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Great British Bake Off – inspiration for Pastry Week

Great British Bake Off: Pastry Week inspiration and tips

by Great British Chefs 20 September 2016

Get ready for Pastry Week in the Great British Bake Off tent by brushing up your own pastry skills. We have all the recipes and how-to-cook articles you could ever need to avoid a soggy bottom.

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After the all-new Batter Week on GBBO it’s back to normal with Pastry Week. We expect plenty of rolling, quite a bit of sweating and a good measure of blind baking – however, with this week’s incredibly tough technical challenge, there could be a fair amount of swearing too.

Filo pastry tarts are quite an easy thing to put together – simply make a little basket out of the sheets, fill it with something delicious and pop it into the oven until golden and beautiful. However, the Bake Off bakers will be required to take on the frankly insane task of making their filo pastry from scratch, which requires an awful lot of patience, a very deft touch and being able to keep cool under pressure when it breaks apart for the tenth time. Even Mary Berry says she buys the pre-made stuff.

If the contestants do manage to get some serviceable sheets of filo, however, then there’s plenty they can do with them. Adam Gray’s Beetroot and fig filo pastry tartlets with Oxford blue cheese taste as good as they look, while Sally Abé’s simple Egg cups with a spicy tomato salsa are perfect for brunch.

Danish pastries will also be on the menu, which require a special laminated dough which is very slightly different from puff pastry in that it contains yeast. The bakers will still need to layer their dough twenty-seven times to create the buttery, flaky texture, but the slightly heavier Danish dough means it will be a bit more substantial than its puffier counterpart. If the bakers have made their own puff pastry before then they shouldn’t have too much of an issue – although anything can happen in the Bake Off tent.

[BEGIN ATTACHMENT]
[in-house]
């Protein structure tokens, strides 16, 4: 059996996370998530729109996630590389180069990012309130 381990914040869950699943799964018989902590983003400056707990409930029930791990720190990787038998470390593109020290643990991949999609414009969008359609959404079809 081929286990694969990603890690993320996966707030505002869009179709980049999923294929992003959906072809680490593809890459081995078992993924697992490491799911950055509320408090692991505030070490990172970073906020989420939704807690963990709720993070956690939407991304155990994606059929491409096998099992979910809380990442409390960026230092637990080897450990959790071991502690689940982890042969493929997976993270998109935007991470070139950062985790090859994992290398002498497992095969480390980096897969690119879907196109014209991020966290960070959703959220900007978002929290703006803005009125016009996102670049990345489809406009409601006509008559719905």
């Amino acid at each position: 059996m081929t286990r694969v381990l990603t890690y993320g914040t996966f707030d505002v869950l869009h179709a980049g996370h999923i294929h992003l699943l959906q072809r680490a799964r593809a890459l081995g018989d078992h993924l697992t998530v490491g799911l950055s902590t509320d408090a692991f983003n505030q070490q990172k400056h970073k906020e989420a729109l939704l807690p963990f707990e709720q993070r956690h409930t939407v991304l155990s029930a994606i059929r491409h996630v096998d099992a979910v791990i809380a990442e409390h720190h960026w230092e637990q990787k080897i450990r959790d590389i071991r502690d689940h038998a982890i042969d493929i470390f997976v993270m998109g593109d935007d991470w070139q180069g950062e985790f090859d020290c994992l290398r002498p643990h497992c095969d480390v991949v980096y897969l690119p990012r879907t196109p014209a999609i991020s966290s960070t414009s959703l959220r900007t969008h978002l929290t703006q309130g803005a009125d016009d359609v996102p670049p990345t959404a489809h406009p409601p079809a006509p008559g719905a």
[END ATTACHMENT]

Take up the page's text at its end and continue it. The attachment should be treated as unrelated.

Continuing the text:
The bakers will also be required to make a Bakewell tart to test their shortcrust skills, although we expect many of them to deviate from the classic raspberry filling. They could take a leaf out of chef Jeremy Lee’s book, whose Almond tart with medlar jam, caramelised apples and Jersey cream combines decadent frangipane with Armagnac and medlars for a truly beautiful autumnal dessert.

If you fancy mastering puff pastry at home (which is more time-consuming than complicated), then you pave the way to all sorts of classic dishes, from pissaladières to pithiviers and pies. Tarte Tatin is one of our favourite uses; try Marcus Wareing’s classic apple version or, for a savoury interpretation, how about Bruno Loubet’s Shallot tarte Tatin which is served with chicken livers – definitely worth going to the effort of making your own puff pastry for.

Working with pastry can be tricky but keeping cool (literally) will make a big difference. It is also important not to overwork the dough and to let it rest for a suitably long time so it doesn’t shrink when cooked. Use our easy-to-follow guides for making and using the different types of pastry and master skills such as lining a tart tin or evenly rolling pastry. We know you can easily buy it ready-made, but making it yourself is so much more satisfying. Apart from filo.

 
 

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